Christian Living · encouragement · The Word of God

The Need for Rest


Yesterday, as I reviewed my retirement accounts with my financial advisor, she commented, “Retirement looks much different now than in years past. People used to retire and live a leisure life; these days, people pick up another job just to stay busy.” She is right, of course, although I believe there are more factors than just the desire to stay busy.

Aside from the obviously inhibitive cost of living and the devastating impact of stock market crashes, I think there are many cases when the inability to retire (from a job) is motivated by a fear of missing out (also known as FOMO). We don’t want to make sacrifices in our younger years for a retirement that might not be there in our older years. As we grow older, we don’t want to give up our luxuries, so we keep on working a job until our body begins to break down.

We work more so we can do more and have more, and then we wonder why on earth we have less peace and less patience. 

In the previous post on patience, we examined three elements necessary to growing the fruit of the Spirit—light, water, and pruning. The fourth, and perhaps less obvious element, is the need for rest.

Because of the year-round availability of fruit—regardless of seasons—there is a tendency to forget that all fruit requires a dormant period. Fruit trees, in particular, require a certain number of “chill hours.” As I said in the previous post, patience is like an orange.

According to one gardening website:


“If a fruit tree is grown where winter cold is insufficient to satisfy the variety’s chilling requirement, blooming and foliation will be delayed and erratic; fruit set and fruit quality will be poor.”

Fruit trees need time to rest in order to produce quality fruit. How are we any different? If we want to grow the fruit of patience in our lives, we require rest.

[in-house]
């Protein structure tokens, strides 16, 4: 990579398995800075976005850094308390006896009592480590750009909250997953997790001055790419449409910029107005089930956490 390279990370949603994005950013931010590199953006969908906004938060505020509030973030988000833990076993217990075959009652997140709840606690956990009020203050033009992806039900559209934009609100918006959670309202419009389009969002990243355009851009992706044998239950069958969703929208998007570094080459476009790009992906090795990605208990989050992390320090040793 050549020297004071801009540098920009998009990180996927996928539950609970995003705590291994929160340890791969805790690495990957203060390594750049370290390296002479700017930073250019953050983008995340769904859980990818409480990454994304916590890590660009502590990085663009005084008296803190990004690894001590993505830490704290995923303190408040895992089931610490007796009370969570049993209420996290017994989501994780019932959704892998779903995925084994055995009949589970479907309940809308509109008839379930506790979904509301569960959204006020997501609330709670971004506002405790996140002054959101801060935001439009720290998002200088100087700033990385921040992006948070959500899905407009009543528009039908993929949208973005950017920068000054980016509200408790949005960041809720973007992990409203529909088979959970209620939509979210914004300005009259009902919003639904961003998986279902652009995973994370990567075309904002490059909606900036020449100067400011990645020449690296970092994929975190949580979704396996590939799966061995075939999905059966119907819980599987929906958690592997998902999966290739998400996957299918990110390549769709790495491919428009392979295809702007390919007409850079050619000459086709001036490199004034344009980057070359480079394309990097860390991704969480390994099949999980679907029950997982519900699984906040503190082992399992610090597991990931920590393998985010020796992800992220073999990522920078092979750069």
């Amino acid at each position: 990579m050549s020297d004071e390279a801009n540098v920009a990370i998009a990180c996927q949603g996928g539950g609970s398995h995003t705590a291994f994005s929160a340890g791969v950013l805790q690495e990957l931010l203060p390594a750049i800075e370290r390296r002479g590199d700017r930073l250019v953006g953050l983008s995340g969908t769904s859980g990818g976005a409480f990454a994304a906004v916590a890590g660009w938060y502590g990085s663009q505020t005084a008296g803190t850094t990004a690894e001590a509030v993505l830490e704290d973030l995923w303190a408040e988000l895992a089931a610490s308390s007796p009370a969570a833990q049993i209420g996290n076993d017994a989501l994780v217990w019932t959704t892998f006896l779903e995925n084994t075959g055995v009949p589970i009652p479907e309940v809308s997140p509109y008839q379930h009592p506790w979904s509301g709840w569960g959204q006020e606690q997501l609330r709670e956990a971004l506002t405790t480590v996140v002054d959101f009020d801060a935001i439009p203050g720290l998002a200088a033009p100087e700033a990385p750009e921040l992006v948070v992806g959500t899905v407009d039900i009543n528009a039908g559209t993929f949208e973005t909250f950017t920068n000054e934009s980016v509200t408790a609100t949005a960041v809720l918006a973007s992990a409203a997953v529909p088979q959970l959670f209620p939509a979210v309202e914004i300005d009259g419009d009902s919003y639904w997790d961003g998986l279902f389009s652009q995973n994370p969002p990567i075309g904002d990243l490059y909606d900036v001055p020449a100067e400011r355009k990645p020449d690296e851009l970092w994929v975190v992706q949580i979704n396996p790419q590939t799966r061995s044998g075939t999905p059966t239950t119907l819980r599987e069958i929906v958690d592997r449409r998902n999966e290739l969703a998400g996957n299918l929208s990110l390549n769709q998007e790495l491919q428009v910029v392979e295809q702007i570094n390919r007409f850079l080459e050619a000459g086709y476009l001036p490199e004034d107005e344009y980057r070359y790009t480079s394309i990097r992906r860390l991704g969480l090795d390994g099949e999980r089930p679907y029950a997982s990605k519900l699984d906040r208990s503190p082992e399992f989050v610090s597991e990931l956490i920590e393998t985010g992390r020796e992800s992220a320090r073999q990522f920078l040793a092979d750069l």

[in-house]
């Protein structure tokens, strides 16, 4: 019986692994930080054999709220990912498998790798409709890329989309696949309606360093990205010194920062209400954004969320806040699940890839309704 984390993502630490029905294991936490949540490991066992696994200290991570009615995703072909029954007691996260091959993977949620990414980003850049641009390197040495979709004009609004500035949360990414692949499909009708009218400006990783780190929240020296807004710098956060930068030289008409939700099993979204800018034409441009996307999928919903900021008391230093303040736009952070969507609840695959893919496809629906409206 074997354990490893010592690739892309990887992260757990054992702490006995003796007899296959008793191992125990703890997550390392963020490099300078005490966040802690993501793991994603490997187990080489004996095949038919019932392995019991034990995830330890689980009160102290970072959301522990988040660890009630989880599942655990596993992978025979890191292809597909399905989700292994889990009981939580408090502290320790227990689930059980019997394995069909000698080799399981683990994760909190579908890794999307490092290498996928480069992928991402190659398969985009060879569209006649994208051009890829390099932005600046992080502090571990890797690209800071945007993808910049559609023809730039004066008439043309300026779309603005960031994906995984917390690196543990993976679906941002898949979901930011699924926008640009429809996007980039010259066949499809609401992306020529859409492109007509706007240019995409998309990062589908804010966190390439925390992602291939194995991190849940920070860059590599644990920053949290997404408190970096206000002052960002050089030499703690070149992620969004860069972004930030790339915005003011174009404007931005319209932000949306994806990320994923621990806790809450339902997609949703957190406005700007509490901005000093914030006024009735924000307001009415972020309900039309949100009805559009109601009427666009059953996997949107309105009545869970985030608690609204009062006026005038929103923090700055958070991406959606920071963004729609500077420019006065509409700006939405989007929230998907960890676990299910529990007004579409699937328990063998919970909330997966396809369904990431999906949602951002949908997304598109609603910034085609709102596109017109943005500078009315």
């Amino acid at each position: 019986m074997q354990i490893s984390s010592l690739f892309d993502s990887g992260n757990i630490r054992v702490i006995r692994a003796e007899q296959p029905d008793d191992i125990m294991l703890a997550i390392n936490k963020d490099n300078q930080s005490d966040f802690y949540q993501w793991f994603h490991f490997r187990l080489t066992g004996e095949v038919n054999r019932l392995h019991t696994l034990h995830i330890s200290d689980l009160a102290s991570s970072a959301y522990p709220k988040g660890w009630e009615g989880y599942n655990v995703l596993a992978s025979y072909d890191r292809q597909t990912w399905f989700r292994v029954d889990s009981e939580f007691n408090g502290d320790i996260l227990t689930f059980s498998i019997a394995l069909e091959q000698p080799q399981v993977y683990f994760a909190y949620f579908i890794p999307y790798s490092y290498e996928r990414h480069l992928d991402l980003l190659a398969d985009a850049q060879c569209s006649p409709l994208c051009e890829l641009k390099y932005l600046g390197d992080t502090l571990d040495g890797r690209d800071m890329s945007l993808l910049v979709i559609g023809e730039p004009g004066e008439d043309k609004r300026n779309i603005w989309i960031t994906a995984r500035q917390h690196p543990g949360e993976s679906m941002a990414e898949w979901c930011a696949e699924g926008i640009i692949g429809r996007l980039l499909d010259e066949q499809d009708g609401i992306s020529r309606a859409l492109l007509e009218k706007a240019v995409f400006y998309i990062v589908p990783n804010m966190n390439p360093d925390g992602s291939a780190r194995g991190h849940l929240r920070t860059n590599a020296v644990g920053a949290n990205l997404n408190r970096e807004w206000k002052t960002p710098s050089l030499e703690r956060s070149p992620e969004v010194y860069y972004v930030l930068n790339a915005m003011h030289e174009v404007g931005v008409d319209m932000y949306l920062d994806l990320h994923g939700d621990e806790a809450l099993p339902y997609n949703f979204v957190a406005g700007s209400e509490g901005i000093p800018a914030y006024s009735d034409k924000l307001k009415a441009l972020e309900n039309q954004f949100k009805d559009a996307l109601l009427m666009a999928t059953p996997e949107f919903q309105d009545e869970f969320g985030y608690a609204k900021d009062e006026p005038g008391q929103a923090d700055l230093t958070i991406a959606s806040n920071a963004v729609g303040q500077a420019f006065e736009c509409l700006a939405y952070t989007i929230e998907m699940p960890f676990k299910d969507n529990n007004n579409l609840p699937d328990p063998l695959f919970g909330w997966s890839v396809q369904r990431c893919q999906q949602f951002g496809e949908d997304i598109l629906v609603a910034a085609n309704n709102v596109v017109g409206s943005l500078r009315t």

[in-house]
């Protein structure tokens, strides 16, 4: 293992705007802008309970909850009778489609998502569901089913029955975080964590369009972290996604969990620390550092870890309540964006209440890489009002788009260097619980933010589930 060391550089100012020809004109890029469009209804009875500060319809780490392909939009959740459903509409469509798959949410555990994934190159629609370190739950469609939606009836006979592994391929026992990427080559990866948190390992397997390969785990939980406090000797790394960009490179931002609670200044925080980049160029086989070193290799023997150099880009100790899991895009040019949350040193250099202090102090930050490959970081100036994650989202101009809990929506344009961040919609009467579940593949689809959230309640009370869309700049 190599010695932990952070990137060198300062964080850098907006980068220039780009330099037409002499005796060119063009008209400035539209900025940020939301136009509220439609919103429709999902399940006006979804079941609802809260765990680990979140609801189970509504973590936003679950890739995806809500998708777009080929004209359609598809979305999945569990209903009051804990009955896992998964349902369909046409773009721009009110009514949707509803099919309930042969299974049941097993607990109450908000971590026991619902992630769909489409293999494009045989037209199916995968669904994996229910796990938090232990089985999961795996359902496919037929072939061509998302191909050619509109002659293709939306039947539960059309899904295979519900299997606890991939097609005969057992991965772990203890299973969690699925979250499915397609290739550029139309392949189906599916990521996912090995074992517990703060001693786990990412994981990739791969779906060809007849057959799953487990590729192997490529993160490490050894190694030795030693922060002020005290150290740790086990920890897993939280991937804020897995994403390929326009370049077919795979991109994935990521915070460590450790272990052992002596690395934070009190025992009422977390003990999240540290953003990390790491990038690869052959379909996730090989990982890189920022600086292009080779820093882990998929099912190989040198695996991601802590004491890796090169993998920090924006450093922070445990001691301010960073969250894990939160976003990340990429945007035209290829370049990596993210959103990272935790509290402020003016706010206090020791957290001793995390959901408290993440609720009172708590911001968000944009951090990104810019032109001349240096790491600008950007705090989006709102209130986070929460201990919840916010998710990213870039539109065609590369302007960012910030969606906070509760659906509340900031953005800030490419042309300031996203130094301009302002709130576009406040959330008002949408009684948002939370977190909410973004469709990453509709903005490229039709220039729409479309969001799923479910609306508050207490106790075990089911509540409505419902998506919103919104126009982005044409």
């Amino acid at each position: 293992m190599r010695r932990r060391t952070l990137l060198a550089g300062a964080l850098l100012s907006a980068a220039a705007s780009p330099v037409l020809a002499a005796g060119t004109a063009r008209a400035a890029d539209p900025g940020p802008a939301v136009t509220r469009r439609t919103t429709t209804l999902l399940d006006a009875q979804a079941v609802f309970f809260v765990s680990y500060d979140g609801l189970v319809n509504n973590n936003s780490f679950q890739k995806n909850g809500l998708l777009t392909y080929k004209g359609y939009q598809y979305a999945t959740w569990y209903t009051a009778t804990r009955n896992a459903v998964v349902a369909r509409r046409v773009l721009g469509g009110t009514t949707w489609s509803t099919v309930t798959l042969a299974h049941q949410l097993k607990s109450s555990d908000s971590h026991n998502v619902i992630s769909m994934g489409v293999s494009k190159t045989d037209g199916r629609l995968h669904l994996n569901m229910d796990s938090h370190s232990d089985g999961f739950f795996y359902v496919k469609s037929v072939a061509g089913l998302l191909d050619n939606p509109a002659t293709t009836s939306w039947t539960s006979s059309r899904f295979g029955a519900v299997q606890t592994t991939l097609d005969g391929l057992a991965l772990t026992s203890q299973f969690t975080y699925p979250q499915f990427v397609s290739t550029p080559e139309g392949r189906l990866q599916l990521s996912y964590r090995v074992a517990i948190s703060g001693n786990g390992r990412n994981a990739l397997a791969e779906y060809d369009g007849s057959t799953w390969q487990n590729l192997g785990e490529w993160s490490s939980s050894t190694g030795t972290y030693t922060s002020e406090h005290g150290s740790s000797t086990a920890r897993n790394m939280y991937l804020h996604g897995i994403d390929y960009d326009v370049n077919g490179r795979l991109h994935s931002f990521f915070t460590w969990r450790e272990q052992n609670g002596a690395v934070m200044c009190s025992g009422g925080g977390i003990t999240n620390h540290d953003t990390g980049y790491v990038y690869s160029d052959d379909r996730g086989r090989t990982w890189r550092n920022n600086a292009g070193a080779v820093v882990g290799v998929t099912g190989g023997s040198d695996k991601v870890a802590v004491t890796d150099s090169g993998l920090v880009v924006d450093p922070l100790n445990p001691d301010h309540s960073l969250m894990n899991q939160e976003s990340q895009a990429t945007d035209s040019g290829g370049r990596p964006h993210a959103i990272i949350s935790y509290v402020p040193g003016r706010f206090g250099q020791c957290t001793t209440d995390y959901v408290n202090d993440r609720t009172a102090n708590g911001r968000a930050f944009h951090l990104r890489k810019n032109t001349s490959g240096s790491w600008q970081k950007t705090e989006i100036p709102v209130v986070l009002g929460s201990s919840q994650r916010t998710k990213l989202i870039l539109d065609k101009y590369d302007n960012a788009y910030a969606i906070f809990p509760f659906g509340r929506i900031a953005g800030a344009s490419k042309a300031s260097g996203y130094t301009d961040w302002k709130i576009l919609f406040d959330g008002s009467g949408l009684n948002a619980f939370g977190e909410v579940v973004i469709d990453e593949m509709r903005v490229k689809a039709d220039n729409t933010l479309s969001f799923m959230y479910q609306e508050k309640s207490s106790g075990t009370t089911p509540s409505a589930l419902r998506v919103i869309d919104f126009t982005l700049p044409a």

Get Some Sleep Already

The most obvious form of rest, of course, is sleep. We tend to downplay the importance of sleep, but we also recognize how exhausted we are without it!

We are most likely to lose our patience with others when are sleep-deprived or otherwise worn out. Sleep is important. There will be seasons where we have to be sleep-deprived in order to care for someone or something. During college, sleep-deprivation is practically par for the course. In the early days and months of parenting, our babies prevent us from sleep too! Do what you can to make it a short season and find a friend to help you from time to time.

It’s much harder to be patient when you are physically exhausted. Get some sleep!

Rest in the Lord

The law of Moses established many “rest periods” for the Israelites. The idea was an enforced rest from work in order to focus on the Lord and provide the body with recovery it needed.

“Remember the sabbath day, to keep it holy. Six days you shall labor and do all your work, but the seventh day is a sabbath of the Lord your God; in it you shall not do any work, you or your son or your daughter, your male or your female servant or your cattle or your sojourner who stays with you.”

~ Exodus 20.8-10, NASB

They were to keep the Sabbath holy. Holy literally means “set apart.” One aspect of the Sabbath that I believe is important is trust. When God gave Israelites manna in the desert, they were only supposed to gather enough for the day, but on the sixth day, the Lord provided enough for the Sabbath. They had to trust that even if they did not “work” on that day, God would provide. Of course, the Israelites often failed to trust and on the first “seventh day” they went out looking for the manna.

We are no longer under an enforced Sabbath—we are part of the new covenant in Christ—but the Lord still calls us to set ourselves apart from the world and rest in Him. This too requires trust—trust that we will not “miss out” while we rest in His presence.

There are three ways in which we “Rest” in the Lord:

Rest in Worship